I did an internship this year with SmartCompany and StartUpSmart. Both companies are affliated and are online based news sites focused on business and start up business news. Below is the story I on poor Asian language skills.
Poor Asian language skills represent a “looming lost opportunity” for Australian business
The small number of Australians proficient in Mandarin represents a huge disadvantage to Australian companies seeking to do business in China, according to a leading architecture firm.
CPA Australia has warned there are only 300 Australian students learning Chinese in year 12 across the country who are not native speakers.
John Bilmont, principal director of PTW Architects, calls this a “looming lost opportunity”.
“There is a real gap here as Australian schools typically offer European languages rather than Asian options, which is curious because Australia is firmly rooted in Asia,” he says.
PTW Architects has offices in Shanghai and Beijing, and encounters language issues from time to time.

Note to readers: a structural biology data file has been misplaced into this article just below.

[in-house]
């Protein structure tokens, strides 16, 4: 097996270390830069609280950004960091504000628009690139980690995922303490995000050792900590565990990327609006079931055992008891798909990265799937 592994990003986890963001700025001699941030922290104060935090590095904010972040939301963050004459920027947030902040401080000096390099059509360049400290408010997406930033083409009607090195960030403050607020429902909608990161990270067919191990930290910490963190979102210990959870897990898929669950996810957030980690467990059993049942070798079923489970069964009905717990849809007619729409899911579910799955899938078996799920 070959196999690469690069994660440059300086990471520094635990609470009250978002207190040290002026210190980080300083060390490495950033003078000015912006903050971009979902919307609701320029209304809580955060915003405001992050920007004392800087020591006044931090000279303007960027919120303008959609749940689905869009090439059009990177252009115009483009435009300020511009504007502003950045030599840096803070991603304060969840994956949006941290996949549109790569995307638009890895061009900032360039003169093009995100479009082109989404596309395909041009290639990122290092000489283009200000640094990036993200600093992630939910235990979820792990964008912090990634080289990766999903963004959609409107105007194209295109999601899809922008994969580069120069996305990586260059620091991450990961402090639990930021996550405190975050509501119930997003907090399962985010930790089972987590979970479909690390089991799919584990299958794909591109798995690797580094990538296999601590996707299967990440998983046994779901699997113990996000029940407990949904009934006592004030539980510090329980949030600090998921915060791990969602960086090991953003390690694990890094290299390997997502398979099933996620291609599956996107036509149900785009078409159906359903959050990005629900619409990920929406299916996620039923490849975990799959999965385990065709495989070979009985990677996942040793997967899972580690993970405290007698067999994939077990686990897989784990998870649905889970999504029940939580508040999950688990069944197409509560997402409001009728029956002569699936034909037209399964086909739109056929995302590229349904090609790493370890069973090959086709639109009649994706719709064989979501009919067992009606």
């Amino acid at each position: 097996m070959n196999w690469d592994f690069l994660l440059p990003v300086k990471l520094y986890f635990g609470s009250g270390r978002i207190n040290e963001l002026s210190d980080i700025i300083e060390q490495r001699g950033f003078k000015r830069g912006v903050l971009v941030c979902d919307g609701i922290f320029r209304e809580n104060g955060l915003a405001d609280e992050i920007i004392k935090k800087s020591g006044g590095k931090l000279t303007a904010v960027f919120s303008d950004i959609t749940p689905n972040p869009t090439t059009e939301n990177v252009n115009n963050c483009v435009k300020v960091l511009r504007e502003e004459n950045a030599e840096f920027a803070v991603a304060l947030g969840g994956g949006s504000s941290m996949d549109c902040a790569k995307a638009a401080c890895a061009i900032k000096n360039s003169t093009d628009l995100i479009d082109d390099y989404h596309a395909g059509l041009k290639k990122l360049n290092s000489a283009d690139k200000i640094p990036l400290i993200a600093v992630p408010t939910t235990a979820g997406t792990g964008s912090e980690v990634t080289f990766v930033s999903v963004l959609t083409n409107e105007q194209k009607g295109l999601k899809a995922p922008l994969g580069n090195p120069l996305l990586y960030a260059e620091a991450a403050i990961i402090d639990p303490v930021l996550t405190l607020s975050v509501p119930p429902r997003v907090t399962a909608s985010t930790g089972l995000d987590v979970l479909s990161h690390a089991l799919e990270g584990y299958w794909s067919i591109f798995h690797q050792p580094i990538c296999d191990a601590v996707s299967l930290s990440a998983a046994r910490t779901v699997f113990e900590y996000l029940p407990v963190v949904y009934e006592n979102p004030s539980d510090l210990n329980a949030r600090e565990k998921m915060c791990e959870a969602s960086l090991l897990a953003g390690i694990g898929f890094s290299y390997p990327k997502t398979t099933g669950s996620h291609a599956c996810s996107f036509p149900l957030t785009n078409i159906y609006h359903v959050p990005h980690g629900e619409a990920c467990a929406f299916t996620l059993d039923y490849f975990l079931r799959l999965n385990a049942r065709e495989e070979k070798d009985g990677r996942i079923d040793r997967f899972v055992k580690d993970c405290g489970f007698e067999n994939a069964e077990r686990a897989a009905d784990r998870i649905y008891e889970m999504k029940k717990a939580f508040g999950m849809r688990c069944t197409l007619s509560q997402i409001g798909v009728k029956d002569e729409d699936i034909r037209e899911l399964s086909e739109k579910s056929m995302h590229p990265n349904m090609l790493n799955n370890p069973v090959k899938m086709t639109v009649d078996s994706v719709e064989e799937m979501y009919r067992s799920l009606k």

“The vast bulk of our language skill needs are directly related to our business requirements in China and involve teams of PTW staff and associated professionals working together.
“The main language issue we face is when we have technical manuals and the like, which are themselves vaguely expressed and need to be ‘understood’ as well as interpreted into English,” he says.
But he told SmartCompany that PTW Architects tries to employ multi-lingual staff to combat the language problem.
“The lost opportunities extend beyond business interests and include the lost understanding and appreciation of the social, cultural and artistic qualities of China and other Asian nations,” he says.
China is Australia’s biggest trading partner and with Chinese emerging as a global language of business, Bilmont says it’s time the education sector made some changes.
“In my opinion, our education system would benefit from including Chinese and other Asian languages in the core curriculum subjects,” he says.